Feroe, A.G. Structural racism as a fundamental cause of U.S. health disparities: a critical examination of race in orthopaedic total joint replacement surgery. Harvard Public Health Review. Surgery and Public Health, 2021; 30.
Black-White racial disparities in total joint arthroplasty typically fall within one of three categories: lower utilization rates,22-26 worse perioperative metrics (e.g., time to surgery, operative time, and length of hospital stay),27,28 and increased post-operative poor physical function, complications, and mortality.29-33 Despite various efforts to combat these disparities in total joint arthroplasty, they persist and, in some cases, have worsened over recent decades.22-26,34
The following sections will focus on examples of the various forms of racism as fundamental causes of the persistent racial disparities in total joint arthroplasty and orthopaedic surgery evident today.
The history of discrimination and injustice experienced by Black Americans within U.S. health care is horrific, but this knowledge is critical to understanding the roots of racial health disparities today. Harriet Washington’s “Medical Apartheid: The Dark History of Medical Experimentation on Black Americans From Colonial Times to the Present” details the course of mistreatment of Black Americans since the earliest slaves in the U.S. to the present—from the unconsented use of Black bodies for dissections in medical education, to the unethical treatment of Black men in the infamous Tuskegee syphilis study, to the surgical experimentation of gynecologic procedures on enslaved Black women by the once revered Dr. J. Marion Sims.35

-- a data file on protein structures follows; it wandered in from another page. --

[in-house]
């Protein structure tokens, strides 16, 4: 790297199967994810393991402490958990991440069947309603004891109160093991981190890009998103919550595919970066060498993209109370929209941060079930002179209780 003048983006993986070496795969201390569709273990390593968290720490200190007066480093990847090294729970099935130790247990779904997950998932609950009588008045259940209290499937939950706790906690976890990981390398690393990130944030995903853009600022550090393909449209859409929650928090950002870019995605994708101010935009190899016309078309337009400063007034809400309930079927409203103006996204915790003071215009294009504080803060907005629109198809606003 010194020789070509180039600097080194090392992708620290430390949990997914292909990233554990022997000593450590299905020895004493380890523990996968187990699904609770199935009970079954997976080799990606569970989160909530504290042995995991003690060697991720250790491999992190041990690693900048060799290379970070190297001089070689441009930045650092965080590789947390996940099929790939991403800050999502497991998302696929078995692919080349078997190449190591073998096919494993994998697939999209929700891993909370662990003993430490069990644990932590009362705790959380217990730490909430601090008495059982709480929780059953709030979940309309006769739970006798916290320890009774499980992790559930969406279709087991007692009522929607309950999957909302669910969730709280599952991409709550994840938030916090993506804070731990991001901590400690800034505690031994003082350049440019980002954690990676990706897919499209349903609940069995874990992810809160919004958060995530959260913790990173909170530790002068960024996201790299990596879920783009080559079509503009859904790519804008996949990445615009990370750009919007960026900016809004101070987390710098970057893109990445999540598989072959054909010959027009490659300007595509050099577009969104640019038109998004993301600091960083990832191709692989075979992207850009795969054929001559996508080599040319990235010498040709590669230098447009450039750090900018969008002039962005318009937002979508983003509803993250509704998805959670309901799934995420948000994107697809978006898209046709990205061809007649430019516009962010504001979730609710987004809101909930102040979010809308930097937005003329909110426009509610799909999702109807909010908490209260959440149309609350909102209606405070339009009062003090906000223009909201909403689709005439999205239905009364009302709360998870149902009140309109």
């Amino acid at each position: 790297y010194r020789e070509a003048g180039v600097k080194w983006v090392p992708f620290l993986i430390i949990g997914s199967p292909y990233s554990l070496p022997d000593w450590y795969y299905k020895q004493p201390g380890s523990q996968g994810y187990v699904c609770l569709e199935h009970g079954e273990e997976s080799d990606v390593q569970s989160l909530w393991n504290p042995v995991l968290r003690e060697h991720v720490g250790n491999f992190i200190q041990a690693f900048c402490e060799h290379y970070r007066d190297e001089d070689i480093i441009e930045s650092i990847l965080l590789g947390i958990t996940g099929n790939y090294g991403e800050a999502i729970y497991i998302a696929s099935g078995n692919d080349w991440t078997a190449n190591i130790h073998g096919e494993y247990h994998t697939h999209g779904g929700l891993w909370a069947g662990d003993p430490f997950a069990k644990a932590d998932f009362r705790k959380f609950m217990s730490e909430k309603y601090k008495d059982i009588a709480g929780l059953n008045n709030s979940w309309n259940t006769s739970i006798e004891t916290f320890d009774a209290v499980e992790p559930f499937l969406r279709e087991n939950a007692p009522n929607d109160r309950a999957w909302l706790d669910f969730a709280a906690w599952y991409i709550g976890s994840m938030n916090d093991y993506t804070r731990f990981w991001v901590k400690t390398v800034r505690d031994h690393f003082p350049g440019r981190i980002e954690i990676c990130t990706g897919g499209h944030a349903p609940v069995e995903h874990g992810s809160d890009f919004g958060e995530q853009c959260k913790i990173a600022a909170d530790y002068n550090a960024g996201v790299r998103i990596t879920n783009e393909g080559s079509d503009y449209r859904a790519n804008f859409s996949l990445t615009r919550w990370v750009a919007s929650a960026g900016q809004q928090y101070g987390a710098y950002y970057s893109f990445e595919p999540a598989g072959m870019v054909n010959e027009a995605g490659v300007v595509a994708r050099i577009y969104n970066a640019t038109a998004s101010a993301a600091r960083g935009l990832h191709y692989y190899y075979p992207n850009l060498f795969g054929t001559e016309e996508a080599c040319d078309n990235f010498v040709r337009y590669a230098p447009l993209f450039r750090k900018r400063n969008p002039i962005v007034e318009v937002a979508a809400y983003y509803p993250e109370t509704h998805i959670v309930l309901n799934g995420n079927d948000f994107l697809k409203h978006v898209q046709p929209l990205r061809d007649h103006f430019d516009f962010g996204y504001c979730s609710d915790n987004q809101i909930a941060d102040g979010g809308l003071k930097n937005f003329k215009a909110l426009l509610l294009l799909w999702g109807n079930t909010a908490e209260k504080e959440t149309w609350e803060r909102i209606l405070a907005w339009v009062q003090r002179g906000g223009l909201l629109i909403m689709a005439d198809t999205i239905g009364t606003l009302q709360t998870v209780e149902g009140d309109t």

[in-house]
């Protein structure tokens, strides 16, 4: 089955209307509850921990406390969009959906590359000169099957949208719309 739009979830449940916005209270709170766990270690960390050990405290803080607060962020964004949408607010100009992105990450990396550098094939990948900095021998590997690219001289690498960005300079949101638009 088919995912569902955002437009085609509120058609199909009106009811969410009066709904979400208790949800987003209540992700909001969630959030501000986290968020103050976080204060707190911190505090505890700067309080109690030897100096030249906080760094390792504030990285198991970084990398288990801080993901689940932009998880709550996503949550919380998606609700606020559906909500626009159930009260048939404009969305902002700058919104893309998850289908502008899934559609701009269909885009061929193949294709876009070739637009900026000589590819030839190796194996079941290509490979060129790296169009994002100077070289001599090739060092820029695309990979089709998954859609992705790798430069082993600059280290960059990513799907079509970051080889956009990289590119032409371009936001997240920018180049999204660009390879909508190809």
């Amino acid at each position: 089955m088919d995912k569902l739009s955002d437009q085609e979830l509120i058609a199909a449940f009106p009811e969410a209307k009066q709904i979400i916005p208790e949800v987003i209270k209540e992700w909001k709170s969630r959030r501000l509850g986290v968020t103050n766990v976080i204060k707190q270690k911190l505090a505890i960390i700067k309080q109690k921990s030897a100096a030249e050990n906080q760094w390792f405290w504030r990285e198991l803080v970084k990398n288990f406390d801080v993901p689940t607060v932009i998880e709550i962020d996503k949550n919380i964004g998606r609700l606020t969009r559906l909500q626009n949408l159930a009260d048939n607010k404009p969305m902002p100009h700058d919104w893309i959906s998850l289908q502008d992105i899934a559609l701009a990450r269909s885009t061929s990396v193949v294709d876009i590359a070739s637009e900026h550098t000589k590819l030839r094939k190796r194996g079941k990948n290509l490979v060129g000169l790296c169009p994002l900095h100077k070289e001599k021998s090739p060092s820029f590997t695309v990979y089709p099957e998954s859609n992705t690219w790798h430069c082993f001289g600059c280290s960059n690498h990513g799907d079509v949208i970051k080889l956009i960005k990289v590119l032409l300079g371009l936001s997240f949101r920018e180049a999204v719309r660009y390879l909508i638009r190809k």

This deep history of devaluing Black bodies in healthcare has—consciously and/or subconsciously—instilled a sense of contemporary racial superiority in many white providers, as one form of internalized racism.41,42 Rapidly mounting studies around implicit bias in health care have demonstrated the impact of implicit bias on health care quality and outcomes, and the exacerbation of racial disparities.43 Implicit bias within the context of total joint replacements may include suboptimal postoperative pain management secondary to the unconscious misbelief that Black patients have lower pain thresholds—though, it must also be called out here that a concerning number of health care providers, including medical students, still consciously believe this dangerous myth.44 Similarly, implicit bias may involve a surgeon subconsciously taking more care in the operating room when performing surgery on a patient that resembles that surgeon—whether in regards race, ethnicity, sexual orientation, age, or other identity.
Studies have demonstrated the association between race-concordant clinical relationships and increased healthcare utilization,46 improved quality of care (e.g., more comprehensive histories and physical examinations47), improved medication adherence,48 and positive patient-reported health care experiences.49 Without race concordance in patient-provider relationships, interpersonal racism (conscious or unconscious) can occur. Thus, increasing minority race-concordance in patient-provider relationships helps to ensure that health care providers resemble their patient population.50-56
Optimizing minority race-concordance is a substantial challenge in the field of orthopedic surgery where white, cisgender, heterosexual men form the vast majority of orthopaedic surgeons, with little change in recent decades. From 2006 to 2016, the percentage of African-American or Black orthopaedic surgeons only inched up by 0.3%, from 1.6% to 1.9%.9 In fact, orthopaedic surgery is the least diverse specialty—on many measures, including race—across medical specialties.54
While tackling structural racism in healthcare is a bold mission, the advancement of health equity is at the very core of our commitment to the alleviation of human suffering and disease. We all can and need to do our part.
Aliya G. Feroe is a recent graduate of the Harvard Chan School of Public Health and a medical student at Harvard Medical School.